We have a good number of T. Aman varieties like BR4, BR10, BR11, BRRI dhan30, BRRI dhan31, BRRI dhan32, BRRI dhan33, BRRI dhan44, BRRI dhan46, BRRI dhan49 etc. Unfortunately, these varieties are not tolerant to drought. However, some photoperiod insensitive varieties like BRRI dhan33, BRRI dhan39, might escape the terminal drought due to their short growth duration. BRRI dhan56 and BRRI dhan57 have recently been recommended as drought tolerant varieties.

Flood
Flood may be of different types with respect to ecotype e. g. flash flood, late flood, water logging (resultant effect of flood or rainfall) etc. Crop submergence due to flood or flash flood is an important hazard to the agriculture of Bangladesh related to climate change. Bangladesh has a total area of 14.8 million hectares. Out of this area, 70% is affected by different types of flash floods which are- 1) flash floods caused by hilly rivers in the north-eastern region of the country, 2) flash floods caused by drainage congestion due to construction of unplanned infra-structure, 3) monsoon floods caused by major rivers in flood plains of the country, and 4) coastal floods caused by tidal submergence and cyclone surges.  In Bangladesh, about 1 million hectare of cropland is highly flood prone and 5 million hectares moderately prone. More than 18 districts of Bangladesh are more or less regularly affected by different grades of flash floods.

Photo: Star
Photo: Star

Flash flood: Flash floods regularly affect rainfed lowland rice ecosystems. About 2.6 m hectare rice lands of Bangladesh is affected by excess water for incessant rainfall in Monsoon season and periodically suffer from flash floods with complete submergence for 1-2 weeks or more covering about 24% of the total rice areas. This flood causes enormous damage to rice crop and irreparable yield loss (10-100%) depending on water depth, duration of submergence, turbidity of water, light intensity and age of the crop, etc. The flash flood is another concern for Boro rice in Haor area. Therefore, we need a rice variety having short growth duration with higher yield. As a short-duration-variety BRRI dhan28 and BRRI dhan45 are the suitable options. Earlier establishment of these short duration varieties pushed the crop in its reproductive phases in February's low temperatures to incur low temperature injury. BRRI dhan29 with the highest yielding ability is very popular even in the haor area risks. But this variety is prone to flash flood damage due to its longer growth duration. The flash flood generally occurs in late April. Submergence at maturity might affect grain yield severely. Seedling age is positively related to growth duration. More so the seeding time has significant impact on the growth duration of the crop. Therefore by manipulating cultivar, seeding time and seedling age we could easily have our safe harvest prior to the flash flood.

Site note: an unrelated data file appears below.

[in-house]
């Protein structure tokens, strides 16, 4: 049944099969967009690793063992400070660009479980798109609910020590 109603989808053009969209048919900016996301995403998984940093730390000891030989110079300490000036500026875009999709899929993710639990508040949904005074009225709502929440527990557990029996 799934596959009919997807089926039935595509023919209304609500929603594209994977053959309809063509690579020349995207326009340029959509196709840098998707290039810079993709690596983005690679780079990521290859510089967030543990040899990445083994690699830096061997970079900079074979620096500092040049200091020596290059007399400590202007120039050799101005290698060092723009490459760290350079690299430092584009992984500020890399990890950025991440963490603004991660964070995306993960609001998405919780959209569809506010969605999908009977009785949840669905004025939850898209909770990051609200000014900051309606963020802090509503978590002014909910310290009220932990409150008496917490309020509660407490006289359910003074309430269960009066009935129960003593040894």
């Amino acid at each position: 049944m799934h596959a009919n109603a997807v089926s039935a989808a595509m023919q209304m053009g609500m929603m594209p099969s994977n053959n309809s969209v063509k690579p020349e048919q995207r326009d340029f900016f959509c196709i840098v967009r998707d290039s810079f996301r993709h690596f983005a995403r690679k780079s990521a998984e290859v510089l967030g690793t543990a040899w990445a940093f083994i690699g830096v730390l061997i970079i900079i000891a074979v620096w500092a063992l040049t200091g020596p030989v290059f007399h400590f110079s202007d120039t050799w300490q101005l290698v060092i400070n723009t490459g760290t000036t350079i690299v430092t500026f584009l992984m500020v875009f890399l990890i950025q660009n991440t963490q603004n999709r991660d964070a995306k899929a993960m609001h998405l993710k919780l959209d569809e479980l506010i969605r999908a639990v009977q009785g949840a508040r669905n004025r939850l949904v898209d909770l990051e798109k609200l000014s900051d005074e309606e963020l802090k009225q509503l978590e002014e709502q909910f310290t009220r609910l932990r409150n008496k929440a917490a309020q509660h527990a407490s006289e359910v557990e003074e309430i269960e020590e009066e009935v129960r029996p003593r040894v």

Cultivars adaptable to submergence due to flash flood: T. Aman crop suffers from submergence just after seedling establishment in many parts of the country. This is due to the erratic nature of the flood. For tidal submergence prone area BRRI has a variety (BRRI dhan44), quite acceptable by many of the farmers of the concerned area. To cope up with the submergence situation, genotype like BR11Sub1, and some of its near isogenic lines have been developed by BRRI scientists using conventional breeding methods as well as biotechnological and physiological tools. The other submergence tolerant lines were also under consideration.  Out of these lines BR11 Sub1 and Swarna Sub1 lines have been very recently released as BRRI dhan51 and BRRI dhan52, respectively. Recently BINA has also released some more submergence tolerant varieties.
Monsoon flood: Late recession of monsoon flood affects a rice cropping system seriously. We have varieties like BR22, BR23, and BRRI dhan46 to establish crops as late transplanted Aman appropriate for the environment where floodwater recedes late or early crop is damaged due to flash flood. These varieties are highly photoperiod sensitive, so they could flower prior to the onset of cold and even drought sometimes at the reproductive stage.  .
Amazingly, for deep-water environment and water stagnant condition we do not have any high yielding variety.  We have two kinds of DWR environment. One is shallow, good for varieties adapted to 50 cm or little more water depth. Another is floating rice good for growing in an environment having water depth from 1 m to 3m. However some sporadic work is going on to develop some DWR for shallow environment. But the achievement is not significant. In contrast, some research activities are in progress with the objective to develop a variety for water stagnant conditions. The work is still at the initial stage. Only a few breeding lines have been identified as genotype tolerant to stagnant conditions. Prior to having a variety up to satisfactory level, BR23 could be considered as variety tolerant to water stagnant also. More so, this variety has some tolerance to salinity also. That is the reason why the variety is quite popular in some parts of Satkhira as well as Khulna.
Agronomic management for submergence shock: Regarding management options, top dressing of urea and potassium around 10 days after receding flash flood followed by weeding and washing the leaves is recommended for better recovery. Potassium application as 50% basal + 25% after desubmergence + 25% at 5 days before panicle initiation is quite effective.

Salinity
Out of 2.85 million hectares of coastal and off-shore land, about 1 million hectare is affected by varying degrees of salinity. These coastal saline soils are distributed unevenly in 64 upazilas of 13 coastal districts covering portions of 8 Agro Ecological Zones (AEZ). The larger portion of saline land (0.65 million ha) exists in the districts of Satkhira, Khulna, Bagerhat, Barguna, Patuakhali, Pirojpur and Bhola on the western coast  and the smaller portion (0.18 mha) in the districts of Chittagong, Cox's Bazar, Noakhali, Laxmipur, Feni and Chandpur on the eastern coast. Electrical conductivity of the saturation extract of the top soil in the saline zone varied from 1-20 dS/m, while in non saline zones it was 0.68-1.59 dS/m.
Coastal lands of Bangladesh are affected by varying degrees of salinity. About 1.02 million hectares in the coastal areas are affected by various degrees of salinity. Very slight salinity (2.0-4.0 dS/m) exists about 0.287 m ha, slight salinity (4.1 - 8.0 dS/m) in 0.426 m ha, moderately salinity (8.1-16.0 dS/m) in 0.08 m ha, strong salinity (>16.0 dS/m) in 0.04 mha. The salinity varies with season. In dry season soil and river water salinity increase, while during the monsoon season, it goes down. Therefore land use has temporal and spatial variations with season.